Your vehicle’s suspension system has two main jobs: to prevent the passengers from getting tossed around inside the vehicle every time it hits a bump in the road and to keep the tires firmly planted on the road around every corner and over every bump.
To see your suspension system, you’ll have to look under your vehicle. Anything that connects the wheels to the vehicle’s frame is part of the suspension system. They’re heavy-duty parts that work hard while you’re driving and take a lot of wear and tear. Because of this, you should have a professional look at them once a year as part of your preventive maintenance routine. A good time for this inspection is every time you get your alignment checked.
If your suspension is in trouble, you often feel it in how your vehicle drives. If the vehicle pulls to one side or wanders, if the steering is erratic, if your ride isn’t as smooth as it should be, or if your vehicle handles poorly, you should get your suspension system checked. Uneven tire wear can also indicate worn parts in your suspension system. If your shocks are leaking oil, then they definitely need to be replaced. All in all, if you don’t feel in control when you’re driving, go get your suspension inspected.
Shocks and struts wear out. Wheel bearings may need to be repacked every few years. Some parts of your suspension may need to be lubricated whenever you change your oil. Preventive maintenance is the key to keeping your vehicle under control. Good car care can prevent accidents.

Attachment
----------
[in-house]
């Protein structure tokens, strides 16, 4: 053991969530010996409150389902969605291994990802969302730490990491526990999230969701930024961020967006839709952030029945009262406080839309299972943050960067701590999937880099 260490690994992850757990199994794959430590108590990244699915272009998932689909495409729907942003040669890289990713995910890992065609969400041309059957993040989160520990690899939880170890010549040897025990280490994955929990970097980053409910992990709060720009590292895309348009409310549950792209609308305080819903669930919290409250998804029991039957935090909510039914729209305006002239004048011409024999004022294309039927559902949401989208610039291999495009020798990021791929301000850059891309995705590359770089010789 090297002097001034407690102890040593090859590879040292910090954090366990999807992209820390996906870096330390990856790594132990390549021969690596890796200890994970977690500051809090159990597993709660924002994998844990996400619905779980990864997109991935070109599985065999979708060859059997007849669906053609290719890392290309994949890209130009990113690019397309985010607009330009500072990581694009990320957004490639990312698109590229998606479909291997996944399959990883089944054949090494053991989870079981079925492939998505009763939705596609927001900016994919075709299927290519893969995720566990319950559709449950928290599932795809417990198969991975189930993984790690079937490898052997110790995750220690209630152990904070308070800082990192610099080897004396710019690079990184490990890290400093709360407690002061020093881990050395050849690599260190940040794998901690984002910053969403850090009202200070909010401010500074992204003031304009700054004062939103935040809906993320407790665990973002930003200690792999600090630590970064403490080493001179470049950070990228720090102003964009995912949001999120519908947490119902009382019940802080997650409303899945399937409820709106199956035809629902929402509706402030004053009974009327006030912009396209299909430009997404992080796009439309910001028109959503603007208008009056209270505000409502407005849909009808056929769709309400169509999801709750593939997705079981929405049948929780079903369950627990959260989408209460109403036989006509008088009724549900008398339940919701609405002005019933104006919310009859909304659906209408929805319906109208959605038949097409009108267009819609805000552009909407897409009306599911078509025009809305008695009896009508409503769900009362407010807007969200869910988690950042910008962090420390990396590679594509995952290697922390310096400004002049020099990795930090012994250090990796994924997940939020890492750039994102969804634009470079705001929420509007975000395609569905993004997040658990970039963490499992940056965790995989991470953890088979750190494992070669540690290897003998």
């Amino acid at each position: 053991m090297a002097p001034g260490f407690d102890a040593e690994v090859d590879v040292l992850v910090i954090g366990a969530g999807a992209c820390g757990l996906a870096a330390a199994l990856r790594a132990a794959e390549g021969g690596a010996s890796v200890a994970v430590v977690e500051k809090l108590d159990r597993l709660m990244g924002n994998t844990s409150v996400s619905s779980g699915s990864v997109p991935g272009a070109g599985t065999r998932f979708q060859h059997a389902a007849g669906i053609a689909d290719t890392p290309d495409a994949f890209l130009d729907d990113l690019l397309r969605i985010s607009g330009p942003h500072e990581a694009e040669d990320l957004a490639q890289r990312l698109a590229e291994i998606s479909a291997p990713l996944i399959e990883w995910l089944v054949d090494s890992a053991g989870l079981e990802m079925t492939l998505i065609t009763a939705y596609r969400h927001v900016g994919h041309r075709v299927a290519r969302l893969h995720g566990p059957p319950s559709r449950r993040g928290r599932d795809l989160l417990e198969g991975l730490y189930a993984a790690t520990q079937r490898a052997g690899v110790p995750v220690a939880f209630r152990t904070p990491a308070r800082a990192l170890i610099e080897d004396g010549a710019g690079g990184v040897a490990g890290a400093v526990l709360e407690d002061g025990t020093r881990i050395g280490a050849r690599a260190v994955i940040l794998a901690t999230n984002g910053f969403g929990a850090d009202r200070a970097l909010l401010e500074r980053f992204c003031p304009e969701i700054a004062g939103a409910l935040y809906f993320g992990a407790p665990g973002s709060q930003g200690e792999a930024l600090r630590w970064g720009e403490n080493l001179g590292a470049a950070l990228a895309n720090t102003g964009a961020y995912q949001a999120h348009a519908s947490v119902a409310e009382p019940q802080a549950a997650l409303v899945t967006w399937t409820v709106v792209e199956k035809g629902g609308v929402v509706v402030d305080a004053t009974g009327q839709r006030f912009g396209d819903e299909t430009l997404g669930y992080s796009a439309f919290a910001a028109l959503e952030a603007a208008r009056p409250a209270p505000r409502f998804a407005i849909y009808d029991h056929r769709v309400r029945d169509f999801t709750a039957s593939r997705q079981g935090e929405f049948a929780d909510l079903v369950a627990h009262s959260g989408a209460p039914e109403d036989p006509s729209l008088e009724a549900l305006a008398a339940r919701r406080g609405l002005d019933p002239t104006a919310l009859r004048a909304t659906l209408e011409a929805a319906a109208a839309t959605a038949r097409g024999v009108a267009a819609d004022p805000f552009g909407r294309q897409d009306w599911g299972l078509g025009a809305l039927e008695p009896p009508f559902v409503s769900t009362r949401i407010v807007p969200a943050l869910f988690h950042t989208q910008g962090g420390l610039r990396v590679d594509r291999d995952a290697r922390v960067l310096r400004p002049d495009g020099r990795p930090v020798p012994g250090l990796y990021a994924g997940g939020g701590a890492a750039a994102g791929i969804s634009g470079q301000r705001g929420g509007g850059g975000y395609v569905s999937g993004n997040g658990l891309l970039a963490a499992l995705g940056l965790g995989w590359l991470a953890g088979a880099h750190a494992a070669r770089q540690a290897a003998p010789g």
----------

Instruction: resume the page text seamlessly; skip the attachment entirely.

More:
If you are in an accident, even a minor one, it can damage your suspension system or knock your wheels out of alignment. Even hitting a curb, pothole or large rock can damage your suspension. A wheel balancing or alignment won’t correct a suspension problem, and after any suspension work, you’ll may need to get an alignment.
Never procrastinate repairs to your suspension system. A damaged suspension system can lead to loss of control of a vehicle in an emergency situation and serious accidents.
Potholes are unsightly nuisances, but they’re also a major cause of suspension damage. To avoid this, always keep your tires properly inflated. This gives the tires maximum resiliency. When you’re driving, avoid potholes if possible. If you can’t avoid one, then slow down before driving over it. Slower speeds limit pothole damage. But if you’re a little late detecting a pothole, don’t brake on top of it. This will throw the vehicle’s weight forward and increase the damage.
The suspension system may not be pretty to look at, but it provides you with a safe, comfortable ride—so long as you maintain it properly. You don’t have to show it off, but you should be proud of it.